The Malta Independent 4 June 2020, Thursday

The things we fail to look at

Marika Azzopardi Monday, 24 February 2020, 19:18 Last update: about 4 months ago

The Cotyledon Orbiculata is a species of succulent commonly found around the Mediterranean, also in Malta. You may even have one growing quietly in your own backyard, only noticeable thanks to the vibrant red borders on its cushiony leaves. Yet, here I am, finding myself in a close encounter with a Cotyledon as it sits comfortably oversized on the wall in front of me, bragging its still-life and gigantic status painted by watercolourist Anna Galea.


This succulent holds a place of honour in what is essentially a show of exaggerated blooms, veggies and foliage, triumphantly captured in watercolours. This is Galea's favoured medium, one with which she has developed an intimately expressive relationship, as is evident from all of these 18 paintings. Exhibited for the first time in Malta, some have flown in from other countries where they showcased previously namely Washington, New York and Dubai.

Eyeing you is another mesmerizing painting, pretty much gigantic, so that the flower grabs your attention from a distance and you cannot but draw closer and look intently at its exposed inner core, poking your nose into its most intimate space. I had, many years ago coined Galea as Malta's very own O'Keefe, because Galea does oversized blooms with a certain relish and aplomb that remains as yet unparalleled locally.

Over the years, she has taken to elevate the simplest of greens to the same identical level as the flower. So the peas in a pod, the red and green peppers, the carrots.... all are painted in extra large format for all to admire, competing with orchids and Calla lilies.  Galea may not be the first artist to do still-life paintings in this way, but her way draws the viewer closer to the model than ever before.

One of the first of such "ordinary" kitchen vegetables Galea had felt challenged to glorify was a humble cabbage which I remember viewing some years back, and remaining enchanted by the way in which she rendered the cabbage as beautifully detailed as a majestic rose in full bloom. Since then she has experimented with varied complacent still-life models ranging from turnips to tomatoes to vine leaves..... but why? Anna explains: "It all boils down to the way we go about our lives, failing to live for the moment or in the moment. One episode which I remember intensely is a lesson of awareness a teacher was giving some children. She had them hold a tangerine each, feel its skin, smell its fragrance, observe its texture, memorise it, open it, eat it and meditate on it all. A tangerine is just a tangerine right? You open it and eat it. Simple. But when you stop to actually look at it and observe it, it opens up a whole new world. You see the red pepper on the wall? Take a red pepper in your hand, look at it closely, at its colour, texture, the way its skin shines in the light. Its skin feels different from that of any other vegetable. I research the 'model' in varied ways, sometimes even growing the species in my own garden. It brings me in touch with the way it has grown and developed. Then I take my time, setting the 'stage' so to say, experimenting with the light, the backdrop and setting the pepper at its best angle to create impact and comparison."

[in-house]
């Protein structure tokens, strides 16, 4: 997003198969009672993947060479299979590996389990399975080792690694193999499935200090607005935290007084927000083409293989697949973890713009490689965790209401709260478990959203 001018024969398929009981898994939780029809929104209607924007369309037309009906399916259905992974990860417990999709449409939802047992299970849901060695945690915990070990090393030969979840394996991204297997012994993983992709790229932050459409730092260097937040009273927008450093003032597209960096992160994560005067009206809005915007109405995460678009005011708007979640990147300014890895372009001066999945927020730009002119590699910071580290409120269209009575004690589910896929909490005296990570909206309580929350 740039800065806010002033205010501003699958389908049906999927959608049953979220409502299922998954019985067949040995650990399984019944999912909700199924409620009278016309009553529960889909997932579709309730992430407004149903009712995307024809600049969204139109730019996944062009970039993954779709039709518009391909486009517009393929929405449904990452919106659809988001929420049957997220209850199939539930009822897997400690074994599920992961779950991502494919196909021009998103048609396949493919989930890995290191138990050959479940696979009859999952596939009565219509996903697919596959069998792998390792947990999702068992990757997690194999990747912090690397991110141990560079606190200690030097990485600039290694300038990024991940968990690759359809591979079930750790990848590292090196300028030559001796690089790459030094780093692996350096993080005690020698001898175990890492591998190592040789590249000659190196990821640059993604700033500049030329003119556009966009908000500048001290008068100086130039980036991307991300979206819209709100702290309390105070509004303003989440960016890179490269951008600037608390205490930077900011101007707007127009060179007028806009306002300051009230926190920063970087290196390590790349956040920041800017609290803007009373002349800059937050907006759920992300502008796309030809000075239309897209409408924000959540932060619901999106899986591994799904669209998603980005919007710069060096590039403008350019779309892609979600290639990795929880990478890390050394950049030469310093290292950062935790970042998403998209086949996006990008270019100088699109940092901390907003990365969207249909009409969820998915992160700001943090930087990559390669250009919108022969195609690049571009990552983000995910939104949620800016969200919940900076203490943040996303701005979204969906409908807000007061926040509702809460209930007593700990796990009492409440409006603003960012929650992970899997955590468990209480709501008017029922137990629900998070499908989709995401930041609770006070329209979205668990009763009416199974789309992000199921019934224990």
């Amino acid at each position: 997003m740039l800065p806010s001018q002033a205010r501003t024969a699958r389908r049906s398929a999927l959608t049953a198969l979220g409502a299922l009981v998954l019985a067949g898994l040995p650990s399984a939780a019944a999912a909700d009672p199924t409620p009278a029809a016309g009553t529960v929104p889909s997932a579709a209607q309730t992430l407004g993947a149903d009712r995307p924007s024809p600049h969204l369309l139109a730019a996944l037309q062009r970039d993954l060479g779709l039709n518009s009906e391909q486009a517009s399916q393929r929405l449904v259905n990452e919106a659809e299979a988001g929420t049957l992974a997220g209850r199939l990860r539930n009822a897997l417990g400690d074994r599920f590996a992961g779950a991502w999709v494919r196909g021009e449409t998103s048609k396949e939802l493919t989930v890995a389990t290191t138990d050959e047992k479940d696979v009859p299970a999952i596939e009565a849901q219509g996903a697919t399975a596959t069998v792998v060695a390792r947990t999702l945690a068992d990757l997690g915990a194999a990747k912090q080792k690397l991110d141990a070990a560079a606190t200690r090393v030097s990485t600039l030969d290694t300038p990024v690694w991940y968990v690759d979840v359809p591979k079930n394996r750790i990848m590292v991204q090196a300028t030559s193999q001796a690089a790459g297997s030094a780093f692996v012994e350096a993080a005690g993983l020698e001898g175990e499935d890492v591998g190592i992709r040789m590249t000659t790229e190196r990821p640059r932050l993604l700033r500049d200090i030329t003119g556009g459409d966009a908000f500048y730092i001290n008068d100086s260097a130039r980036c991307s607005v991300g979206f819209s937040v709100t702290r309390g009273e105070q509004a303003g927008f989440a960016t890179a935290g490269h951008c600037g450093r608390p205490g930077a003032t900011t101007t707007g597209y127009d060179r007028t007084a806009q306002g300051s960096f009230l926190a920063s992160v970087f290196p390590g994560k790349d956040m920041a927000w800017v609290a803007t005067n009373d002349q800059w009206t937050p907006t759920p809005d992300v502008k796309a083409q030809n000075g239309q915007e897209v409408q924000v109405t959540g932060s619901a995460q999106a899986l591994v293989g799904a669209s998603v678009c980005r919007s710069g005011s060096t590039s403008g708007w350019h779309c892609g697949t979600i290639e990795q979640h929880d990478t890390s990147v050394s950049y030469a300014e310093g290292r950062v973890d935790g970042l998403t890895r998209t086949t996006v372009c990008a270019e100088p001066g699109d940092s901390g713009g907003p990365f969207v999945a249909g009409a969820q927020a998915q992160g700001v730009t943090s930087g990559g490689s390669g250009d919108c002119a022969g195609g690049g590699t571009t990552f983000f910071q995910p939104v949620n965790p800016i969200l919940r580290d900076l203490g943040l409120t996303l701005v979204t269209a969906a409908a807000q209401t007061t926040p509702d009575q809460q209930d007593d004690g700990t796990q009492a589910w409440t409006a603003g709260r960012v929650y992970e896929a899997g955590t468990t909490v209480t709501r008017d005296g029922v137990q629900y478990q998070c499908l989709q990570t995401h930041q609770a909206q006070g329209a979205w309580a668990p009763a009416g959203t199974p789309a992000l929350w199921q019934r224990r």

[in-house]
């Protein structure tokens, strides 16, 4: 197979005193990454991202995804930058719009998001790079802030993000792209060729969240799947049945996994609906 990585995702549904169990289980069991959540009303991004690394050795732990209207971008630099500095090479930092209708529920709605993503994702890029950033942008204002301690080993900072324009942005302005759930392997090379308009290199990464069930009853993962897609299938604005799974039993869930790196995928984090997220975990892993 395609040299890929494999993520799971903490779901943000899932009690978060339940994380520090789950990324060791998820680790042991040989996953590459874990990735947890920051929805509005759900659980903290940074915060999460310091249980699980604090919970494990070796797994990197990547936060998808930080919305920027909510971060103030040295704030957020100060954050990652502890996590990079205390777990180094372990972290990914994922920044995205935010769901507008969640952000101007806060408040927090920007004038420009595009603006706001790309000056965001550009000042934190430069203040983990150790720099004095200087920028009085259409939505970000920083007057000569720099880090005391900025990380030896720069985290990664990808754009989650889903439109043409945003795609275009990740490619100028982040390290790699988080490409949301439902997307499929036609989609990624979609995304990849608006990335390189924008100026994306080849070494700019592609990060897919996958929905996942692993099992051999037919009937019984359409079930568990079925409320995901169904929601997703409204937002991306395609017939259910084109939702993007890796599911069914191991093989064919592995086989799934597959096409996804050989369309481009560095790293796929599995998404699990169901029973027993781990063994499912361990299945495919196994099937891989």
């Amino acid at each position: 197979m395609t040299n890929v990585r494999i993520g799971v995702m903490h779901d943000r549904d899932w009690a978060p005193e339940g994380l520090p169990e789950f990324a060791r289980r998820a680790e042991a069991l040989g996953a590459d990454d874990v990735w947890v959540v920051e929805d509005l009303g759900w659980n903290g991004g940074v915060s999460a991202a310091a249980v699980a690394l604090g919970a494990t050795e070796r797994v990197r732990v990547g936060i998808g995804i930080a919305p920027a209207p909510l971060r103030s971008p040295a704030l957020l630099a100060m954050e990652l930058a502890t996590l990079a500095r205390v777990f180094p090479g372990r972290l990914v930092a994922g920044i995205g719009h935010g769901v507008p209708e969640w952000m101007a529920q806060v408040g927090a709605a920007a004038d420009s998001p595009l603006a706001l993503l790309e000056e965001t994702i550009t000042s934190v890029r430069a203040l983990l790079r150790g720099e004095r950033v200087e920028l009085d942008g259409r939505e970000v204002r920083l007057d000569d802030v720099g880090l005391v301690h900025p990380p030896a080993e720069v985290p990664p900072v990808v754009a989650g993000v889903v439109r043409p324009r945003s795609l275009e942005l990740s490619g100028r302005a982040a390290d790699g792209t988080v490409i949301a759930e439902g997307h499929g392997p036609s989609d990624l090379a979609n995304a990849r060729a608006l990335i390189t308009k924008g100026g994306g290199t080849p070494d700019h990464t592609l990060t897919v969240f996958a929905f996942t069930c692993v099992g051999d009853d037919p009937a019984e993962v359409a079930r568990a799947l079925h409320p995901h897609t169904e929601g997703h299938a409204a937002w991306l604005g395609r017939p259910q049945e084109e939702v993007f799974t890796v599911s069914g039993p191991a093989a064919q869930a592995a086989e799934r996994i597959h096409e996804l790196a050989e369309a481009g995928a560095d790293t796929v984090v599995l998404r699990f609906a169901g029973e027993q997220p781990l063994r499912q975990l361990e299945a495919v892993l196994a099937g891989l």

Still Stills is a follow-up to Stills, another solo which Galea held in Malta last year. In Stills Galea shed light on traditional Maltese food - coffee or tea and pastizzi, lemon tea and espresso coffee in a cup. Again Anna recalls: "I had started my adventure with that exhibition after I stopped to look at the steaming coffee in my espresso cup one morning. The colours, innuendoes of the brew, the fragrance.... I had to replicate them in painting and my first Stills exhibition was born."

Delving into the world of Galea's paintings helps one delve into the reality of the small things in life which pass us by without us noticing. She magnifies the nondescript and renders it noticeable and we have no other option but to stop and look, for once.


'Still Stills' - exhibition of paintings by Anna Galea, is showing at Palazzo de La Salle, 219, Republic Street, Valletta, until 28 February. Opening hours: Monday to Friday 8am to 7pm; Saturday 9am to 1pm.

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